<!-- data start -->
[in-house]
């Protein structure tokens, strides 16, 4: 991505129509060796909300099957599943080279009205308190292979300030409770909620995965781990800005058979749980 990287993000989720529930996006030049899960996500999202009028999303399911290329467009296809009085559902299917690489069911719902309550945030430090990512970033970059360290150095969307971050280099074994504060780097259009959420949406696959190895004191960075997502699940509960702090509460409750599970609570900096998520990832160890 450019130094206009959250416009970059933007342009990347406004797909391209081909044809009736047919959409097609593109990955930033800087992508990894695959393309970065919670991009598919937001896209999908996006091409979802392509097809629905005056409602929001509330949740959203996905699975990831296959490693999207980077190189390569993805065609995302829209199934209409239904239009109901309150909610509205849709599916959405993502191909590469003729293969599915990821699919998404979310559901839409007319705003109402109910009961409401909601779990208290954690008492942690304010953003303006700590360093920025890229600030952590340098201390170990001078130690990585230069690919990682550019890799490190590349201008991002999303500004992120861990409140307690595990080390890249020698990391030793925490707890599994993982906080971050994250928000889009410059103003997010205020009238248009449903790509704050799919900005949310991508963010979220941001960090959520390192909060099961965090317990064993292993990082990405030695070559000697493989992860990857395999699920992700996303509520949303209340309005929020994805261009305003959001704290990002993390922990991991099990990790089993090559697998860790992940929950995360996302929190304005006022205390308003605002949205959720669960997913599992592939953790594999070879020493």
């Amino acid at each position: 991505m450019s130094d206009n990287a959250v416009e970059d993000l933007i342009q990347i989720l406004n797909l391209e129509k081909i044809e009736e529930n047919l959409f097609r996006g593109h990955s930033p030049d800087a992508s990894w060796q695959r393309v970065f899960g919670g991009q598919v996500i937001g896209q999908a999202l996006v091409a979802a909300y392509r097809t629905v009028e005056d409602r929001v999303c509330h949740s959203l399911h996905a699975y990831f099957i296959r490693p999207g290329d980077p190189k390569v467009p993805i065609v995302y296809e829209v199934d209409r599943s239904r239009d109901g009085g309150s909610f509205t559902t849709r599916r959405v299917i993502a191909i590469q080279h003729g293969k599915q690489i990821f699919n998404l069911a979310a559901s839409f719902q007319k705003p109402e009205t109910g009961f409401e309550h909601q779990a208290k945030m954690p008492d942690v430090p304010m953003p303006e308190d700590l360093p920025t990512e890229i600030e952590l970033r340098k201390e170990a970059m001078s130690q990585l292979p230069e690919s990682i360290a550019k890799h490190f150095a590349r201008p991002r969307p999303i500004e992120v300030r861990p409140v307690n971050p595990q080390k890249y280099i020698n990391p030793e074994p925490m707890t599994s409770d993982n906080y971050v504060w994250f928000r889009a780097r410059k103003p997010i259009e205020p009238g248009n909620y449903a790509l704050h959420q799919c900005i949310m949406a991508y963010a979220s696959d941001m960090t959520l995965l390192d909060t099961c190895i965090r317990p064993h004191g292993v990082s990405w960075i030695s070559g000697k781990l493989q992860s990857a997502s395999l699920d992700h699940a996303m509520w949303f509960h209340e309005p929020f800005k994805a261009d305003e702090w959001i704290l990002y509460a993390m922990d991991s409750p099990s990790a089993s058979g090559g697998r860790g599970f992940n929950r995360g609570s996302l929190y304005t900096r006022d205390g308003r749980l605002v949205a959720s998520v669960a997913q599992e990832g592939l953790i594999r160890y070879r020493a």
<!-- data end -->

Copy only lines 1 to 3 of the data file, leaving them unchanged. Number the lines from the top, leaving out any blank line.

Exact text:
[in-house]
């Protein structure tokens, strides 16, 4: 991505129509060796909300099957599943080279009205308190292979300030409770909620995965781990800005058979749980 990287993000989720529930996006030049899960996500999202009028999303399911290329467009296809009085559902299917690489069911719902309550945030430090990512970033970059360290150095969307971050280099074994504060780097259009959420949406696959190895004191960075997502699940509960702090509460409750599970609570900096998520990832160890 450019130094206009959250416009970059933007342009990347406004797909391209081909044809009736047919959409097609593109990955930033800087992508990894695959393309970065919670991009598919937001896209999908996006091409979802392509097809629905005056409602929001509330949740959203996905699975990831296959490693999207980077190189390569993805065609995302829209199934209409239904239009109901309150909610509205849709599916959405993502191909590469003729293969599915990821699919998404979310559901839409007319705003109402109910009961409401909601779990208290954690008492942690304010953003303006700590360093920025890229600030952590340098201390170990001078130690990585230069690919990682550019890799490190590349201008991002999303500004992120861990409140307690595990080390890249020698990391030793925490707890599994993982906080971050994250928000889009410059103003997010205020009238248009449903790509704050799919900005949310991508963010979220941001960090959520390192909060099961965090317990064993292993990082990405030695070559000697493989992860990857395999699920992700996303509520949303209340309005929020994805261009305003959001704290990002993390922990991991099990990790089993090559697998860790992940929950995360996302929190304005006022205390308003605002949205959720669960997913599992592939953790594999070879020493």
């Amino acid at each position: 991505m450019s130094d206009n990287a959250v416009e970059d993000l933007i342009q990347i989720l406004n797909l391209e129509k081909i044809e009736e529930n047919l959409f097609r996006g593109h990955s930033p030049d800087a992508s990894w060796q695959r393309v970065f899960g919670g991009q598919v996500i937001g896209q999908a999202l996006v091409a979802a909300y392509r097809t629905v009028e005056d409602r929001v999303c509330h949740s959203l399911h996905a699975y990831f099957i296959r490693p999207g290329d980077p190189k390569v467009p993805i065609v995302y296809e829209v199934d209409r599943s239904r239009d109901g009085g309150s909610f509205t559902t849709r599916r959405v299917i993502a191909i590469q080279h003729g293969k599915q690489i990821f699919n998404l069911a979310a559901s839409f719902q007319k705003p109402e009205t109910g009961f409401e309550h909601q779990a208290k945030m954690p008492d942690v430090p304010m953003p303006e308190d700590l360093p920025t990512e890229i600030e952590l970033r340098k201390e170990a970059m001078s130690q990585l292979p230069e690919s990682i360290a550019k890799h490190f150095a590349r201008p991002r969307p999303i500004e992120v300030r861990p409140v307690n971050p595990q080390k890249y280099i020698n990391p030793e074994p925490m707890t599994s409770d993982n906080y971050v504060w994250f928000r889009a780097r410059k103003p997010i259009e205020p009238g248009n909620y449903a790509l704050h959420q799919c900005i949310m949406a991508y963010a979220s696959d941001m960090t959520l995965l390192d909060t099961c190895i965090r317990p064993h004191g292993v990082s990405w960075i030695s070559g000697k781990l493989q992860s990857a997502s395999l699920d992700h699940a996303m509520w949303f509960h209340e309005p929020f800005k994805a261009d305003e702090w959001i704290l990002y509460a993390m922990d991991s409750p099990s990790a089993s058979g090559g697998r860790g599970f992940n929950r995360g609570s996302l929190y304005t900096r006022d205390g308003r749980l605002v949205a959720s998520v669960a997913q599992e990832g592939l953790i594999r160890y070879r020493a």